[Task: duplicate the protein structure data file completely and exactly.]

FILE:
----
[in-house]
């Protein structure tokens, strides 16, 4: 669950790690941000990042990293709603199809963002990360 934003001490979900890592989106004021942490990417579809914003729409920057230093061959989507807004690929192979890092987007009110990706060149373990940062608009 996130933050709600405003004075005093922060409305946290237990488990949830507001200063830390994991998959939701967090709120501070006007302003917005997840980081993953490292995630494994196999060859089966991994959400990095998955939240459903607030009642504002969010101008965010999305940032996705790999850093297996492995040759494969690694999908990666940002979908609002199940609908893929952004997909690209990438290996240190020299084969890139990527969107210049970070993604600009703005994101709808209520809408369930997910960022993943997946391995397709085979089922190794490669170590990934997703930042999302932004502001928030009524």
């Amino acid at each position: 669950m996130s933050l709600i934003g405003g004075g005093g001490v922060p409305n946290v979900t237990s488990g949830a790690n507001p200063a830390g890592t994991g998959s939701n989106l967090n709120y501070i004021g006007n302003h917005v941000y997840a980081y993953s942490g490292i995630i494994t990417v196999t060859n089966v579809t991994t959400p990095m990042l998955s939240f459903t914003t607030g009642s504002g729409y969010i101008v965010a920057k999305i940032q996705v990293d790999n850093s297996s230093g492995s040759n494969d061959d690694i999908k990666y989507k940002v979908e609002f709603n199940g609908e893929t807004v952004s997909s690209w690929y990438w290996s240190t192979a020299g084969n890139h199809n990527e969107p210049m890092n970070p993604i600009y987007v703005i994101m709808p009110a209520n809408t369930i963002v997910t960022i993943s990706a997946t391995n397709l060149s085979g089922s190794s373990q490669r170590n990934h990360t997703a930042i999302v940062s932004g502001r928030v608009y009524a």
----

[in-house]
């Protein structure tokens, strides 16, 4: 669950790690941000990042990293709603199809963002990360 934003001490979900890592989106004021942490990417579809914003729409920057230093061959989507807004690929192979890092987007009110990706060149373990940062608009 996130933050709600405003004075005093922060409305946290237990488990949830507001200063830390994991998959939701967090709120501070006007302003917005997840980081993953490292995630494994196999060859089966991994959400990095998955939240459903607030009642504002969010101008965010999305940032996705790999850093297996492995040759494969690694999908990666940002979908609002199940609908893929952004997909690209990438290996240190020299084969890139990527969107210049970070993604600009703005994101709808209520809408369930997910960022993943997946391995397709085979089922190794490669170590990934997703930042999302932004502001928030009524």
């Amino acid at each position: 669950m996130s933050l709600i934003g405003g004075g005093g001490v922060p409305n946290v979900t237990s488990g949830a790690n507001p200063a830390g890592t994991g998959s939701n989106l967090n709120y501070i004021g006007n302003h917005v941000y997840a980081y993953s942490g490292i995630i494994t990417v196999t060859n089966v579809t991994t959400p990095m990042l998955s939240f459903t914003t607030g009642s504002g729409y969010i101008v965010a920057k999305i940032q996705v990293d790999n850093s297996s230093g492995s040759n494969d061959d690694i999908k990666y989507k940002v979908e609002f709603n199940g609908e893929t807004v952004s997909s690209w690929y990438w290996s240190t192979a020299g084969n890139h199809n990527e969107p210049m890092n970070p993604i600009y987007v703005i994101m709808p009110a209520n809408t369930i963002v997910t960022i993943s990706a997946t391995n397709l060149s085979g089922s190794s373990q490669r170590n990934h990360t997703a930042i999302v940062s932004g502001r928030v608009y009524a």